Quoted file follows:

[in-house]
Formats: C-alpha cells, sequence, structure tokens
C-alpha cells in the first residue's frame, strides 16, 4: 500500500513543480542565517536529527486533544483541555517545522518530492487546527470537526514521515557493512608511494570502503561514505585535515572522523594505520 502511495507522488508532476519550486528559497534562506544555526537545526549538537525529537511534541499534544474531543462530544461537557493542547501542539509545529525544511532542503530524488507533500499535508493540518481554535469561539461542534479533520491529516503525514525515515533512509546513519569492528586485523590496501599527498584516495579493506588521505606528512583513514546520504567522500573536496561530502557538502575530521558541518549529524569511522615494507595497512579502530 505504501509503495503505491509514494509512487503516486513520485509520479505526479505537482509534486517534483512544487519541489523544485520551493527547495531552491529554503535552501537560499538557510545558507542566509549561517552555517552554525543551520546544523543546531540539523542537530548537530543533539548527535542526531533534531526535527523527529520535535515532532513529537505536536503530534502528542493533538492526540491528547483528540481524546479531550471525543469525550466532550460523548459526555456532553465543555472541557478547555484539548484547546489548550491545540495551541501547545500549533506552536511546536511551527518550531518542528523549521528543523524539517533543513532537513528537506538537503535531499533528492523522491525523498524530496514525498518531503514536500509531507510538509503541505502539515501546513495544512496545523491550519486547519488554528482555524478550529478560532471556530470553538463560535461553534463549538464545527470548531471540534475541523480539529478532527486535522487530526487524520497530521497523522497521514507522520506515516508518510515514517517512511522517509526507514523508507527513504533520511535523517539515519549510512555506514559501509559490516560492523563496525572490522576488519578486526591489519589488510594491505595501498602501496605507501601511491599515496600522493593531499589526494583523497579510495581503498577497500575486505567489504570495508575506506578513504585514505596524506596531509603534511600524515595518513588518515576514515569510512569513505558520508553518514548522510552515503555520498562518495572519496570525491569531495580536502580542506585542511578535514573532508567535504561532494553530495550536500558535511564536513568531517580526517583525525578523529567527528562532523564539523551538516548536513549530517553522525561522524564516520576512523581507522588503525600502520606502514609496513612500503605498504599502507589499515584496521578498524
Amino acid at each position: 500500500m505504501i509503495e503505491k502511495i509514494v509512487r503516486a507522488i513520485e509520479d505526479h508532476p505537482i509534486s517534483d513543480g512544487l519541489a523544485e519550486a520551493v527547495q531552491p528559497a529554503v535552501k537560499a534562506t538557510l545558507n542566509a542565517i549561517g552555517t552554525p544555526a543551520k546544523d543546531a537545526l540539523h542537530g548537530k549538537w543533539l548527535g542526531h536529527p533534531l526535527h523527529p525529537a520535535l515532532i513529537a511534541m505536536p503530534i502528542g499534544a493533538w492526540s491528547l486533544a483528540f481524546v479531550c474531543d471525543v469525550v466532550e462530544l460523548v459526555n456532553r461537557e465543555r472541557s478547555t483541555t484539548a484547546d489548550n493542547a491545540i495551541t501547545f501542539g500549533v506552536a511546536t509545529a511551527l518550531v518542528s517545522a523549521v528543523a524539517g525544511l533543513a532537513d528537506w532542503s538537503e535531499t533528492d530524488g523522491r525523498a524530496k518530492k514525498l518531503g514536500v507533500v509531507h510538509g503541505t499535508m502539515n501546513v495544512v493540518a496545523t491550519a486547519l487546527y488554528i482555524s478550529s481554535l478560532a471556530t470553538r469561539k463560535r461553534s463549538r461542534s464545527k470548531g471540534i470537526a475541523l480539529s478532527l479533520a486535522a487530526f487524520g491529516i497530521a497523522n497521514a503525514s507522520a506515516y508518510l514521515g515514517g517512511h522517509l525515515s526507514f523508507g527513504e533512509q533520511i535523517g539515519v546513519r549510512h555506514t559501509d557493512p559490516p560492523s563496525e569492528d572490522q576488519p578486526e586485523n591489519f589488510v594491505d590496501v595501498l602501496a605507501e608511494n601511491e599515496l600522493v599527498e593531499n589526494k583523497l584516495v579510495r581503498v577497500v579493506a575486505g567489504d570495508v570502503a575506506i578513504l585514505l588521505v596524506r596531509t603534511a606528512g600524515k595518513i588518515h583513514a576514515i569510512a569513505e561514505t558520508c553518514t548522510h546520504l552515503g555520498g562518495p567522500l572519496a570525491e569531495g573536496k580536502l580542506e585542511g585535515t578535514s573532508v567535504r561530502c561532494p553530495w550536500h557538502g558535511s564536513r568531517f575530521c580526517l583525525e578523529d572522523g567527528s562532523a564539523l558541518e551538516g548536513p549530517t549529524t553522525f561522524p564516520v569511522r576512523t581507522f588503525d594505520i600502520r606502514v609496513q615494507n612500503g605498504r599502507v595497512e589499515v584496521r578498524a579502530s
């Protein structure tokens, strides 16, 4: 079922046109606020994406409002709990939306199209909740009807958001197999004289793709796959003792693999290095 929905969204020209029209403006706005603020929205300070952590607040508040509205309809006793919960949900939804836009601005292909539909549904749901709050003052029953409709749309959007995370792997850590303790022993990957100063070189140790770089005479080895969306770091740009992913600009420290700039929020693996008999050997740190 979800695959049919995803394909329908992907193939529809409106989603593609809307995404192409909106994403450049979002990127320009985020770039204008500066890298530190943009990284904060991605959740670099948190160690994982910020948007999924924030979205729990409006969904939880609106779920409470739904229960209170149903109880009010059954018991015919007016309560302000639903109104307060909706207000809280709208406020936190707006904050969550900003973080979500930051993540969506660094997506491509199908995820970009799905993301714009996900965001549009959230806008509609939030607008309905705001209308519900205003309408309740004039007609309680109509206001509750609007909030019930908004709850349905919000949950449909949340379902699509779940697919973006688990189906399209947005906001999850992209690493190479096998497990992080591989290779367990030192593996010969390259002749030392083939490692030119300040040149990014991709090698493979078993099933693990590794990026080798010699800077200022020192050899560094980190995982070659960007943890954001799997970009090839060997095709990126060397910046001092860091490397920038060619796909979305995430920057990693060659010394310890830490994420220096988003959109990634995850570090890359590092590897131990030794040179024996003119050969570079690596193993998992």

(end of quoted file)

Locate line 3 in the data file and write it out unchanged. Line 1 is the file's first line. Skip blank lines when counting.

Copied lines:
C-alpha cells in the first residue's frame, strides 16, 4: 500500500513543480542565517536529527486533544483541555517545522518530492487546527470537526514521515557493512608511494570502503561514505585535515572522523594505520 502511495507522488508532476519550486528559497534562506544555526537545526549538537525529537511534541499534544474531543462530544461537557493542547501542539509545529525544511532542503530524488507533500499535508493540518481554535469561539461542534479533520491529516503525514525515515533512509546513519569492528586485523590496501599527498584516495579493506588521505606528512583513514546520504567522500573536496561530502557538502575530521558541518549529524569511522615494507595497512579502530 505504501509503495503505491509514494509512487503516486513520485509520479505526479505537482509534486517534483512544487519541489523544485520551493527547495531552491529554503535552501537560499538557510545558507542566509549561517552555517552554525543551520546544523543546531540539523542537530548537530543533539548527535542526531533534531526535527523527529520535535515532532513529537505536536503530534502528542493533538492526540491528547483528540481524546479531550471525543469525550466532550460523548459526555456532553465543555472541557478547555484539548484547546489548550491545540495551541501547545500549533506552536511546536511551527518550531518542528523549521528543523524539517533543513532537513528537506538537503535531499533528492523522491525523498524530496514525498518531503514536500509531507510538509503541505502539515501546513495544512496545523491550519486547519488554528482555524478550529478560532471556530470553538463560535461553534463549538464545527470548531471540534475541523480539529478532527486535522487530526487524520497530521497523522497521514507522520506515516508518510515514517517512511522517509526507514523508507527513504533520511535523517539515519549510512555506514559501509559490516560492523563496525572490522576488519578486526591489519589488510594491505595501498602501496605507501601511491599515496600522493593531499589526494583523497579510495581503498577497500575486505567489504570495508575506506578513504585514505596524506596531509603534511600524515595518513588518515576514515569510512569513505558520508553518514548522510552515503555520498562518495572519496570525491569531495580536502580542506585542511578535514573532508567535504561532494553530495550536500558535511564536513568531517580526517583525525578523529567527528562532523564539523551538516548536513549530517553522525561522524564516520576512523581507522588503525600502520606502514609496513612500503605498504599502507589499515584496521578498524